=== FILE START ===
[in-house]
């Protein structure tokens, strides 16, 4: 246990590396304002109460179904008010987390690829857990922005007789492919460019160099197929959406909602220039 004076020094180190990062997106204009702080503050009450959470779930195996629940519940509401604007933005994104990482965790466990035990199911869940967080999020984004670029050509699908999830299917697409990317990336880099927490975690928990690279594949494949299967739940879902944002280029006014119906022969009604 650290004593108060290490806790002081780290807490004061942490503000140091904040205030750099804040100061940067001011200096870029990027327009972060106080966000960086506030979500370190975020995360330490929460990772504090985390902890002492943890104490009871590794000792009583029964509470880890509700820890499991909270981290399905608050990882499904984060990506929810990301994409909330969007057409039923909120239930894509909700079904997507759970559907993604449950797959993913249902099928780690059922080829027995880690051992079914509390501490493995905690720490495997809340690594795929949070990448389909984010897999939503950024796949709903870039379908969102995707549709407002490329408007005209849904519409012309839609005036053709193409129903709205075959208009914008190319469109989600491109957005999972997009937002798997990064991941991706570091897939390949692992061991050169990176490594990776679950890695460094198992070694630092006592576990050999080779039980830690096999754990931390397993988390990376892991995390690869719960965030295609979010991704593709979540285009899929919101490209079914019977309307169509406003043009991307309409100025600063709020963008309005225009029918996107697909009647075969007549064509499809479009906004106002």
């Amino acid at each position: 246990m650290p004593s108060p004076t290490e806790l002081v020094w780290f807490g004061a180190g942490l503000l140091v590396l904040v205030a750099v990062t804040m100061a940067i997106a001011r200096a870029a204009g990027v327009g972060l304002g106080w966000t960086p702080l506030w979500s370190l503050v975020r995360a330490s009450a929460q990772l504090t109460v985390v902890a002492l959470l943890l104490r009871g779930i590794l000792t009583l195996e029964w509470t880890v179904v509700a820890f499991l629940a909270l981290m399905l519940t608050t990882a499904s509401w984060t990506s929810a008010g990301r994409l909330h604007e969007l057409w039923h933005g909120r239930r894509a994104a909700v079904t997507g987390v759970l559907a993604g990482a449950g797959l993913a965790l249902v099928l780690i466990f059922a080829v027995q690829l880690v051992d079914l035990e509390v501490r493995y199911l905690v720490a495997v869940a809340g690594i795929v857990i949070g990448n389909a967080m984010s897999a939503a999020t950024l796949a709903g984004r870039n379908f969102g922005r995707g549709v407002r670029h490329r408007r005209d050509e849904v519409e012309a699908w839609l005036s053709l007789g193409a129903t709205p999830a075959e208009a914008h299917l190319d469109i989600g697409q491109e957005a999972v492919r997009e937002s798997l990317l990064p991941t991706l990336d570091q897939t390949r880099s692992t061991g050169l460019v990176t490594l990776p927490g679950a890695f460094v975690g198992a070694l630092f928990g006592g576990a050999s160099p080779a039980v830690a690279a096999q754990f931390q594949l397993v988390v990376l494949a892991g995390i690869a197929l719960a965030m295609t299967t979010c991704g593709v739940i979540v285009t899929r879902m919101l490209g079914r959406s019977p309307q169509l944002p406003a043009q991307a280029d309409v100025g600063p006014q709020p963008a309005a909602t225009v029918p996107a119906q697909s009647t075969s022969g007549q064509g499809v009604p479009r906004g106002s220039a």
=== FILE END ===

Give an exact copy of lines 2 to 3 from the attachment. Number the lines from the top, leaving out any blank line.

């Protein structure tokens, strides 16, 4: 246990590396304002109460179904008010987390690829857990922005007789492919460019160099197929959406909602220039 004076020094180190990062997106204009702080503050009450959470779930195996629940519940509401604007933005994104990482965790466990035990199911869940967080999020984004670029050509699908999830299917697409990317990336880099927490975690928990690279594949494949299967739940879902944002280029006014119906022969009604 650290004593108060290490806790002081780290807490004061942490503000140091904040205030750099804040100061940067001011200096870029990027327009972060106080966000960086506030979500370190975020995360330490929460990772504090985390902890002492943890104490009871590794000792009583029964509470880890509700820890499991909270981290399905608050990882499904984060990506929810990301994409909330969007057409039923909120239930894509909700079904997507759970559907993604449950797959993913249902099928780690059922080829027995880690051992079914509390501490493995905690720490495997809340690594795929949070990448389909984010897999939503950024796949709903870039379908969102995707549709407002490329408007005209849904519409012309839609005036053709193409129903709205075959208009914008190319469109989600491109957005999972997009937002798997990064991941991706570091897939390949692992061991050169990176490594990776679950890695460094198992070694630092006592576990050999080779039980830690096999754990931390397993988390990376892991995390690869719960965030295609979010991704593709979540285009899929919101490209079914019977309307169509406003043009991307309409100025600063709020963008309005225009029918996107697909009647075969007549064509499809479009906004106002």
């Amino acid at each position: 246990m650290p004593s108060p004076t290490e806790l002081v020094w780290f807490g004061a180190g942490l503000l140091v590396l904040v205030a750099v990062t804040m100061a940067i997106a001011r200096a870029a204009g990027v327009g972060l304002g106080w966000t960086p702080l506030w979500s370190l503050v975020r995360a330490s009450a929460q990772l504090t109460v985390v902890a002492l959470l943890l104490r009871g779930i590794l000792t009583l195996e029964w509470t880890v179904v509700a820890f499991l629940a909270l981290m399905l519940t608050t990882a499904s509401w984060t990506s929810a008010g990301r994409l909330h604007e969007l057409w039923h933005g909120r239930r894509a994104a909700v079904t997507g987390v759970l559907a993604g990482a449950g797959l993913a965790l249902v099928l780690i466990f059922a080829v027995q690829l880690v051992d079914l035990e509390v501490r493995y199911l905690v720490a495997v869940a809340g690594i795929v857990i949070g990448n389909a967080m984010s897999a939503a999020t950024l796949a709903g984004r870039n379908f969102g922005r995707g549709v407002r670029h490329r408007r005209d050509e849904v519409e012309a699908w839609l005036s053709l007789g193409a129903t709205p999830a075959e208009a914008h299917l190319d469109i989600g697409q491109e957005a999972v492919r997009e937002s798997l990317l990064p991941t991706l990336d570091q897939t390949r880099s692992t061991g050169l460019v990176t490594l990776p927490g679950a890695f460094v975690g198992a070694l630092f928990g006592g576990a050999s160099p080779a039980v830690a690279a096999q754990f931390q594949l397993v988390v990376l494949a892991g995390i690869a197929l719960a965030m295609t299967t979010c991704g593709v739940i979540v285009t899929r879902m919101l490209g079914r959406s019977p309307q169509l944002p406003a043009q991307a280029d309409v100025g600063p006014q709020p963008a309005a909602t225009v029918p996107a119906q697909s009647t075969s022969g007549q064509g499809v009604p479009r906004g106002s220039a």